The Defence Line of Amsterdam (Stelling van Amsterdam) is a 135 km long ring of fortifications around Amsterdam. Built between 1883 and 1920, it consisted of flooded areas (inundations) and 46 forts. All of this acted as a final line of defence for the Kingdom of the Netherlands. During the final stages of its construction, the invention of the aeroplane and long-range artillery rendered the defence line almost obsolete. Nevertheless, the forts and the infrastructure were left in place, largely in their original state. The Defence Line of Amsterdam was placed on the UNESCO World Heritage List in 1996.
Defence Line of Amsterdam, Fortwachter 1
Kasteel Museum SypesteynAfter a 500 year lineage, Henri van Sypesteyn (1857-1937) was the final heir of the Van Sypesteyn family. Henri built Castle-Museum Sypesteyn in Loosdrecht to preserve his family’s heritage, and ensure that people could benefit from his family’s wealth and learn from its history. Castle Sypesteyn is located in the middle of the Vecht region and houses a fascinating art collection and exhibition on the Van Sypesteyn family, while the beautiful garden is perfect for a walk.
Kasteel Museum Sypesteyn, Nieuw-Loosdrechtsedijk 150
Naarden dates from 1350 and is one of the few fortified towns in the Netherlands that has remained mostly intact, and the only fortified town in Europe with a double set of walls and moats. This former capital of the Gooi region was strategically placed on a sand ridge between the former Zuiderzee and the Naarder Lake, which helped to protect Amsterdam against attacks from the east. Its charming town centre is still encompassed by two elaborate star-shaped moats and stone walls.
The fortress island Pampus was constructed when the Defence Line of Amsterdam was built at the end of the 19th century. The advent of aerial warfare made the fortress almost obsolete, though it was used as a strategic location during both world wars. Nowadays, the island lies in the middle of the IJmeer and is an oasis of peace and relaxation.
Have you ever wondered why the city of Naarden is shaped like a six-pointed star? Or have you been curious about the history of other Dutch fortresses in the Netherlands? Then don’t miss the chance to visit this museum. As well as exploring local history, you can take part in shooting, golf, boat tours and there’s even special adventures for the youngsters to head out on.
Fortress Museum, Westwalstraat 6
More than 20 years ago, the Netherlands' best-known interior architect Jan des Bouvrie opened Het Arsenaal in a monumental building in the fortress town of Naarden. He used it as a store and showroom for his designs. A restaurant and other interior-related shops are now also located in the building, making Het Arsenaal an important centre for anyone interested in design, gastronomy and fashion.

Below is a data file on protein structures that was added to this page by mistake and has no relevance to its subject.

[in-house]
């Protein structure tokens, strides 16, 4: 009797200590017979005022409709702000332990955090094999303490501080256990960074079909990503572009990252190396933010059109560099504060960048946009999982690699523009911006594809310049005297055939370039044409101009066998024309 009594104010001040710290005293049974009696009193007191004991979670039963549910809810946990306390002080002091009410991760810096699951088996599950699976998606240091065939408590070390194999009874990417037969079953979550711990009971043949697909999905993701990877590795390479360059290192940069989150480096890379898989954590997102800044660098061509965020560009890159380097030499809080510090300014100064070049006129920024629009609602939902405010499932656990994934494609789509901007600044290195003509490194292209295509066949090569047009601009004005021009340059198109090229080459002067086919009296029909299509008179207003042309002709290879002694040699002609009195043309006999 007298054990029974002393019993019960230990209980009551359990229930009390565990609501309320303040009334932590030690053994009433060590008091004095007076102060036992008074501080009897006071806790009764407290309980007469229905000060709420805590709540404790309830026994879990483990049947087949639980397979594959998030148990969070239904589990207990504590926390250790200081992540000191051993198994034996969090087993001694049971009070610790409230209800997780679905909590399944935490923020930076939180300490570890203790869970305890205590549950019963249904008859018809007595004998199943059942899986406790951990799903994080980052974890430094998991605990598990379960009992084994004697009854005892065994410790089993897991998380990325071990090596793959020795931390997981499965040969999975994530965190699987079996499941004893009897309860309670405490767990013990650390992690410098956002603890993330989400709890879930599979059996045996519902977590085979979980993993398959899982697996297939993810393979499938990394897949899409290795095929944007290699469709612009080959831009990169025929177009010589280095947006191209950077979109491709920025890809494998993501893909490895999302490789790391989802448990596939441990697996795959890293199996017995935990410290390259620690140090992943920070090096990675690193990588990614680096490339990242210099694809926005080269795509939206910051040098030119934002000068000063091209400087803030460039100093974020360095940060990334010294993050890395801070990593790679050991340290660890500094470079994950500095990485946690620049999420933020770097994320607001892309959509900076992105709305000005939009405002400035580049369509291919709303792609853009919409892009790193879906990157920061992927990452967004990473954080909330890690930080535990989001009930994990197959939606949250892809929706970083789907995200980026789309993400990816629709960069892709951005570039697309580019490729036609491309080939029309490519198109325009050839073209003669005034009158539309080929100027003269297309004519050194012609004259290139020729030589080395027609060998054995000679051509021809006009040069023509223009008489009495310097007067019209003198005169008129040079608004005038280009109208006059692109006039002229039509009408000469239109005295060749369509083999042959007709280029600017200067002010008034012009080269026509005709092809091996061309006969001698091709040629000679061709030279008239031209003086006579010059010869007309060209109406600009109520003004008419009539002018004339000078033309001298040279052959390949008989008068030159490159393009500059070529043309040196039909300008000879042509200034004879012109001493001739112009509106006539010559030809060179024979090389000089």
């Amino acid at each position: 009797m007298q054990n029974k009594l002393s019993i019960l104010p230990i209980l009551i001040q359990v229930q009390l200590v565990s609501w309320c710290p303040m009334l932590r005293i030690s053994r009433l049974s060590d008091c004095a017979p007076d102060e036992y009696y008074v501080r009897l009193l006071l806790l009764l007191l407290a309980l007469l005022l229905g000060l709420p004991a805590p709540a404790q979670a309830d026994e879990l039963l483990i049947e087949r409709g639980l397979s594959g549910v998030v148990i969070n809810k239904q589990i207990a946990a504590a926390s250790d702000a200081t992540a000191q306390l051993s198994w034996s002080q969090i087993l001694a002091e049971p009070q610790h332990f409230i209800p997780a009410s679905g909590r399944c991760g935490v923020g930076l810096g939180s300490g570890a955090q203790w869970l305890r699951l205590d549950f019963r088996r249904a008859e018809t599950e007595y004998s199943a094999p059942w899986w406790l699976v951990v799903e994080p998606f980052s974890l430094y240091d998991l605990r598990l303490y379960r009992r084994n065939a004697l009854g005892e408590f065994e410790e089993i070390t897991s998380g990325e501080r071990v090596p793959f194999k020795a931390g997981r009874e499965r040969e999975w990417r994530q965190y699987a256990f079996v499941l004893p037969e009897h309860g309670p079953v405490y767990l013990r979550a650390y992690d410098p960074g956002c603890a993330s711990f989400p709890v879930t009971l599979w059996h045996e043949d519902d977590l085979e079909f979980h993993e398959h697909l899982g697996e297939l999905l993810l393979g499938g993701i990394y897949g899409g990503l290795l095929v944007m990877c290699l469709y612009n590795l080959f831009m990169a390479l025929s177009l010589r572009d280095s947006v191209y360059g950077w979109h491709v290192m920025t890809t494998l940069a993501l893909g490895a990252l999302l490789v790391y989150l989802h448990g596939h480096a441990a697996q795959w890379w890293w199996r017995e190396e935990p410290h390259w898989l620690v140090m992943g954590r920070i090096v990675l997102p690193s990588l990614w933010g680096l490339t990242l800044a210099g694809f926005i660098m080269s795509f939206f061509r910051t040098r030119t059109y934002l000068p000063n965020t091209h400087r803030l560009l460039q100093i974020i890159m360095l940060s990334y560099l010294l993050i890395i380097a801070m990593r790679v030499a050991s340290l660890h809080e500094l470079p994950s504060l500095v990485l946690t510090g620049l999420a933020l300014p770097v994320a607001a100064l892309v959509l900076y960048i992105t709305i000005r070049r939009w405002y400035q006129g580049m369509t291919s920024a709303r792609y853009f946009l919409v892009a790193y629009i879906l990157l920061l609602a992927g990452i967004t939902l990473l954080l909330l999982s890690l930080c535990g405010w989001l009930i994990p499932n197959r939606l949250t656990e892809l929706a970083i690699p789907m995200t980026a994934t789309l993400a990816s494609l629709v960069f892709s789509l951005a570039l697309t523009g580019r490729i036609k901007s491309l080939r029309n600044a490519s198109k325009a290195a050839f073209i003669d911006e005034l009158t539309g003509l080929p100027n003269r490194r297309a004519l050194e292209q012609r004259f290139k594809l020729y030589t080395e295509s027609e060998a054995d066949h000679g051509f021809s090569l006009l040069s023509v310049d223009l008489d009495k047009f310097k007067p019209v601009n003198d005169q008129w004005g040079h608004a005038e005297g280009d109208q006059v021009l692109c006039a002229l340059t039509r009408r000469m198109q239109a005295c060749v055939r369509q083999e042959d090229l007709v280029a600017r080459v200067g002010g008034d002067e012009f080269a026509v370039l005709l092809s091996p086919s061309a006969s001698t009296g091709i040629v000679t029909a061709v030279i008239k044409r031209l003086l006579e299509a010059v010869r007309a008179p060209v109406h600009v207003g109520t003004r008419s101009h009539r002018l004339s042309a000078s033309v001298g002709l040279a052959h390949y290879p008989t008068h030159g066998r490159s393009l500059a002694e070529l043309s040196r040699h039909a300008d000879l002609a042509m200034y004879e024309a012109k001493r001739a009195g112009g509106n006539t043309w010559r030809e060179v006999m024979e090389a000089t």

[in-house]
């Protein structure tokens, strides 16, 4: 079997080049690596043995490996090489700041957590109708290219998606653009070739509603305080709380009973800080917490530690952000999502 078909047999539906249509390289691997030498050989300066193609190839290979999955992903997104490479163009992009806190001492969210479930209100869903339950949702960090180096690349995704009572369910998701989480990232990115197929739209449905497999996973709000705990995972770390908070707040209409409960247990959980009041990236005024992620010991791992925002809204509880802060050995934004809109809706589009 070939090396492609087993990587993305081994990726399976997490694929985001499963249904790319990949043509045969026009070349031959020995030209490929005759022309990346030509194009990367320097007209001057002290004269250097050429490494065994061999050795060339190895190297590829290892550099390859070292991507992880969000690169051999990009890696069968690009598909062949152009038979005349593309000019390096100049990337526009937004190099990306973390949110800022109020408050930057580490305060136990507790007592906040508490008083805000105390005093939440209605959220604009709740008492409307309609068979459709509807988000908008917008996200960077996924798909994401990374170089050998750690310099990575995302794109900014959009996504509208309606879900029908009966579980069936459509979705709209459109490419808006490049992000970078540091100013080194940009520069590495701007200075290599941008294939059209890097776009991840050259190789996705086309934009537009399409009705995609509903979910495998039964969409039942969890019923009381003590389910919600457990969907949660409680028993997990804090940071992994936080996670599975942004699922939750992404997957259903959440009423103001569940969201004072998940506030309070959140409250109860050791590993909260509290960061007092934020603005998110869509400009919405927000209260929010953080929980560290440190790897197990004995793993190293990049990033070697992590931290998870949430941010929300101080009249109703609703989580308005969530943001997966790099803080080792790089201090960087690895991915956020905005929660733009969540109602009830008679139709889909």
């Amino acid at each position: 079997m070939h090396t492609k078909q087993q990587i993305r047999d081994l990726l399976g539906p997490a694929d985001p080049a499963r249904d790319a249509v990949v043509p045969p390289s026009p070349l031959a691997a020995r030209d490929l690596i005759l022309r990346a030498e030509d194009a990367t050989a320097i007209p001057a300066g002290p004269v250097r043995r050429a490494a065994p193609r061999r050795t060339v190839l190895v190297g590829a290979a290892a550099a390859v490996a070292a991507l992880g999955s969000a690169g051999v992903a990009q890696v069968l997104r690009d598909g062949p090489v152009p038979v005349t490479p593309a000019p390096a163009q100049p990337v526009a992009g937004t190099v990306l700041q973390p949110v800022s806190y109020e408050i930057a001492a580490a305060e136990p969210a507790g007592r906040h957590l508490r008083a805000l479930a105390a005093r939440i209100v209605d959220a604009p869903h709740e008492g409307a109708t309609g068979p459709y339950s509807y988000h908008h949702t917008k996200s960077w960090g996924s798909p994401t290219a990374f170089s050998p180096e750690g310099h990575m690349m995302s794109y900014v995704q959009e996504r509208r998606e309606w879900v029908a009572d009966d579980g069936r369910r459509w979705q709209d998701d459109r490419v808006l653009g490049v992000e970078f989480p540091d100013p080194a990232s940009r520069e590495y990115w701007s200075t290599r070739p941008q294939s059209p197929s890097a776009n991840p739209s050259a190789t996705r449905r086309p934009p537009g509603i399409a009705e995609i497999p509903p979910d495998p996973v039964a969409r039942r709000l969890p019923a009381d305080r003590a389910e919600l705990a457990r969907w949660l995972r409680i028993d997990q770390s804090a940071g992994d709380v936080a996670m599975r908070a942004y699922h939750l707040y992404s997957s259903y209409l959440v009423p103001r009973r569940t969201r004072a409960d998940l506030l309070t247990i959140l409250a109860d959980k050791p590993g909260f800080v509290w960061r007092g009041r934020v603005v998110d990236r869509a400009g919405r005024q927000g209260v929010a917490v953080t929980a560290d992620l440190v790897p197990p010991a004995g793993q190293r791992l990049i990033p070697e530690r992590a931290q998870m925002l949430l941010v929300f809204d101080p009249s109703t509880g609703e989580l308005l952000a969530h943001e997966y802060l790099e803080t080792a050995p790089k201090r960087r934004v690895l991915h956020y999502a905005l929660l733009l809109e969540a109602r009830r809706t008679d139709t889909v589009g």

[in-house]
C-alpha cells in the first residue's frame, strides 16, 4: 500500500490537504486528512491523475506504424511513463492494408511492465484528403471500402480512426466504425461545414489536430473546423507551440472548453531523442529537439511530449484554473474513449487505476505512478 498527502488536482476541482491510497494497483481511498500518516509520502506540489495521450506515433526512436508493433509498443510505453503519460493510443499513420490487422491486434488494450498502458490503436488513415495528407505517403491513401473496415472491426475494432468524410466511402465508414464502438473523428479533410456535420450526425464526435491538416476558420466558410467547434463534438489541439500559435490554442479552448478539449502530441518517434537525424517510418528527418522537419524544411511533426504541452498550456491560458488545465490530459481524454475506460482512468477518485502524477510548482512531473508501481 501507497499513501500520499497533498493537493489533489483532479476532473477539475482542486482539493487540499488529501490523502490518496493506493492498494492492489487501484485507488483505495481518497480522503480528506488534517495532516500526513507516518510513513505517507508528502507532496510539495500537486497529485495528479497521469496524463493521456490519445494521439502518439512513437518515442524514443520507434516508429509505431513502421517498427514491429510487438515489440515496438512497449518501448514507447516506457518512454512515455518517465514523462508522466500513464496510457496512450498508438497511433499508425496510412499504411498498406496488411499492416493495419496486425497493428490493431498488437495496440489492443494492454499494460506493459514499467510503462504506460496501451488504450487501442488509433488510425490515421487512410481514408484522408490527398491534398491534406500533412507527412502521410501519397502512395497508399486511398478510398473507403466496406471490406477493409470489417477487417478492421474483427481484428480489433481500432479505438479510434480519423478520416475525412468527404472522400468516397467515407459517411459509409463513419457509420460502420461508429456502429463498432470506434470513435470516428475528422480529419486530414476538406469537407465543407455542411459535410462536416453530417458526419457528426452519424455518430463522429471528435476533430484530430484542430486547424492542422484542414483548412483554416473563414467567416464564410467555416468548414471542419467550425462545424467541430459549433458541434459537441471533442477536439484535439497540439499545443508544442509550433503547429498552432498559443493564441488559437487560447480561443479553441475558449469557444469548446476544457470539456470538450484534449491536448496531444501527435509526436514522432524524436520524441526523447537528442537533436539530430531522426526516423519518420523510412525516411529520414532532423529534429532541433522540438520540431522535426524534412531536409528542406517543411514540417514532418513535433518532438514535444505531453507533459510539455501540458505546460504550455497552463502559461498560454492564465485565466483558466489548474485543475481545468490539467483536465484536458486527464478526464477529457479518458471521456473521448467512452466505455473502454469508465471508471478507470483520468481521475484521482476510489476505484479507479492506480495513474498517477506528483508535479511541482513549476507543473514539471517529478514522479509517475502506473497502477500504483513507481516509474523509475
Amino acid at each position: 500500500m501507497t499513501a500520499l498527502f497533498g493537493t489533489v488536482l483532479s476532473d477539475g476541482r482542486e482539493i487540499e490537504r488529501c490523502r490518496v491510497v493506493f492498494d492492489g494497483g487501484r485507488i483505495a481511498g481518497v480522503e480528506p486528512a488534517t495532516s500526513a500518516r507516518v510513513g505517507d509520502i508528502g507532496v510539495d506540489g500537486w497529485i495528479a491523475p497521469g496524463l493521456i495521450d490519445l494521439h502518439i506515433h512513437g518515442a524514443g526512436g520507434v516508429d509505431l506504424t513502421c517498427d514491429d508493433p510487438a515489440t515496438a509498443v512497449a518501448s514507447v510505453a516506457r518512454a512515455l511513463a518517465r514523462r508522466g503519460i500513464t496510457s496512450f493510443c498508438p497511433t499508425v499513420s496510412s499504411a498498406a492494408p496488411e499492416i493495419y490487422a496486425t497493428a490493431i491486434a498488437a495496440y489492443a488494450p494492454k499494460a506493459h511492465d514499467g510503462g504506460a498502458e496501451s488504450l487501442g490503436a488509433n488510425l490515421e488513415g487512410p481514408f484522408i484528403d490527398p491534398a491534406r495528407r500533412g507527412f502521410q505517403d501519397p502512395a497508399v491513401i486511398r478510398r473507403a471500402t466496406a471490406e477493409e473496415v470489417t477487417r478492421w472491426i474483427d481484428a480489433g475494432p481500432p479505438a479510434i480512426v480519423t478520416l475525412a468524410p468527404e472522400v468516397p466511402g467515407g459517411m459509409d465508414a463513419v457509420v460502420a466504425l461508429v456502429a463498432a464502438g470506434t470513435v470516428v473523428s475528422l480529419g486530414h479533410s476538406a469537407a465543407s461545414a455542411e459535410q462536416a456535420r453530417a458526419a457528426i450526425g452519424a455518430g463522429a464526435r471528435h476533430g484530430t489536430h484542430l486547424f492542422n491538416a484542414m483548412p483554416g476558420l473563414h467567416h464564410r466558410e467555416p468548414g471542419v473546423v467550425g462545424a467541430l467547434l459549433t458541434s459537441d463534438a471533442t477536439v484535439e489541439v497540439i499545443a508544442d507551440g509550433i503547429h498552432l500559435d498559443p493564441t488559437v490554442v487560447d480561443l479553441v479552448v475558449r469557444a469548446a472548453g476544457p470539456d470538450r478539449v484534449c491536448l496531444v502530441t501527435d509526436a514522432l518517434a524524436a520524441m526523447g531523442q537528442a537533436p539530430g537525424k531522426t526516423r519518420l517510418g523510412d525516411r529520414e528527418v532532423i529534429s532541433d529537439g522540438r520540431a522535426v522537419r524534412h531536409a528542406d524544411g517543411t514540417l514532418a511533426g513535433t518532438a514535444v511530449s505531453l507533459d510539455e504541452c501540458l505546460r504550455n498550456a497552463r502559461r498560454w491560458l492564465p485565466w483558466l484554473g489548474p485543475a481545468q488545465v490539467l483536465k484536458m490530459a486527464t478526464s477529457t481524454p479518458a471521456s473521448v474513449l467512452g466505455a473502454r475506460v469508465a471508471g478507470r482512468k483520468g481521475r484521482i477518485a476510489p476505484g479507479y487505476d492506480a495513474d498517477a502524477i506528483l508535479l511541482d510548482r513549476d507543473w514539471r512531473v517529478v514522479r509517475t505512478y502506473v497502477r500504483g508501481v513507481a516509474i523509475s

Het Arsenaal, Naarden
The Muiderslot is possibly the most impressive and best preserved castle of The Netherlands. Given its drawbridge, five towers, moat and battlements, it will probably come as no surprise that the castle and grounds have been used in several TV shows set in the Middle Ages. Many of the castle's chambers have been restored to reflect the splendour that its owners enjoyed during the Dutch Golden Age.
As one of the country’s 14 fortified towns, Weesp is famed for its historical buildings and influence on the chocolate industry (thanks to the Van Houten company). Located a short trip to the east of Amsterdam, the town dates back to the 14th century and – as you’d expect – features dozens of fortifications and battlements. Weesp’s former town hall is a stately, neoclassical building and now houses the municipal museum, which is largely devoted to 18th-century porcelain crafts.
Museum Weesp, Weesp
The Beth Haim cemetery at Ouderkerk aan de Amstel is filled with ornate gravestones that are carved in marble and feature beautiful inscriptions in Dutch, Portuguese and Hebrew. The graves belong to Spanish and Portuguese Jews who fled to the Netherlands in the 17th century, as well as their descendants.
Beth Haim, Kerkstraat 10
Singer Laren Museum
Art fans should take a trip to Singer Laren’s sculpture garden. Designed by renowned landscape architect Piet Oudolf — a leading figure of the ‘New Perennial’ movement who designed the gardens of New York’s iconic High Line — the free sculpture garden features work by contemporary Dutch artists including Guido Geelen, Maria Roosen and Famke van Wijk. Based around a theme of connection, the works meld culture and nature and are nestled in between beautiful seasonal fauna.
Singer Laren Museum, Oude Drift 1
Huizen Nautical Quarter
Stroll around the Nautical area in Huizen and be transported back to a charming Zuiderzee village, complete with a school, waterside café and 19th-century town hall. The Mayor’s residence, doctor’s, grocer’s and fish market all add to the allure, as do the boathouses across the water.
Perfectly complementing the old world charm, the Huizen Nautical Quarter is also home to a range of modern facilities. Head for some pampering at the spa centre, get culinary at one of the many bars and restaurants, check out a leading event location or even stay the night at the Quarter’s very own hotel!
Huizen Nautical Quarter, Huizen
Situated between Amsterdam and Gooi, the fort was constructed in 1873 as part of the New Holland water defence line. It was bombed heavily and badly damaged during the Second World War, but work is ongoing to preserve it for future generations. Although Fort Uitermeer is not accessible to the public, admirers can get a great view of it while dining at the nearby restaurant Uit & Meer.
Fort Uitermeer, Uitermeer 5